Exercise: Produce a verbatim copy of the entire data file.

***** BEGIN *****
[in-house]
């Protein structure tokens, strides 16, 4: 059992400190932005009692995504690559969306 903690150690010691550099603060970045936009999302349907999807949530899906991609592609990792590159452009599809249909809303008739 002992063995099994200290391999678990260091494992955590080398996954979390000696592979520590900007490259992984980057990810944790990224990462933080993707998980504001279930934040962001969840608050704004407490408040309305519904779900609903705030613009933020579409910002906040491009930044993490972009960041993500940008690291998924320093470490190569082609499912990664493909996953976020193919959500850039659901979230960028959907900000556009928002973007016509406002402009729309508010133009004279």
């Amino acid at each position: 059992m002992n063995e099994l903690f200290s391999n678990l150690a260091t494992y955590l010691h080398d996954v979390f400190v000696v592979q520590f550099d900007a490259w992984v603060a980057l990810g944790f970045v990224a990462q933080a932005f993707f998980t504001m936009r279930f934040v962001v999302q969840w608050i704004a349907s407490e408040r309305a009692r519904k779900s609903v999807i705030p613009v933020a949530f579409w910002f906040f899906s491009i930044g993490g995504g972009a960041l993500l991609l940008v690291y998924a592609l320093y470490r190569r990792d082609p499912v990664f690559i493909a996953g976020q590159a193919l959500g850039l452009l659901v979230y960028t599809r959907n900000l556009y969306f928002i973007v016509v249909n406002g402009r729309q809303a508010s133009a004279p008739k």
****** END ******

[in-house]
């Protein structure tokens, strides 16, 4: 059992400190932005009692995504690559969306 903690150690010691550099603060970045936009999302349907999807949530899906991609592609990792590159452009599809249909809303008739 002992063995099994200290391999678990260091494992955590080398996954979390000696592979520590900007490259992984980057990810944790990224990462933080993707998980504001279930934040962001969840608050704004407490408040309305519904779900609903705030613009933020579409910002906040491009930044993490972009960041993500940008690291998924320093470490190569082609499912990664493909996953976020193919959500850039659901979230960028959907900000556009928002973007016509406002402009729309508010133009004279």
């Amino acid at each position: 059992m002992n063995e099994l903690f200290s391999n678990l150690a260091t494992y955590l010691h080398d996954v979390f400190v000696v592979q520590f550099d900007a490259w992984v603060a980057l990810g944790f970045v990224a990462q933080a932005f993707f998980t504001m936009r279930f934040v962001v999302q969840w608050i704004a349907s407490e408040r309305a009692r519904k779900s609903v999807i705030p613009v933020a949530f579409w910002f906040f899906s491009i930044g993490g995504g972009a960041l993500l991609l940008v690291y998924a592609l320093y470490r190569r990792d082609p499912v990664f690559i493909a996953g976020q590159a193919l959500g850039l452009l659901v979230y960028t599809r959907n900000l556009y969306f928002i973007v016509v249909n406002g402009r729309q809303a508010s133009a004279p008739k």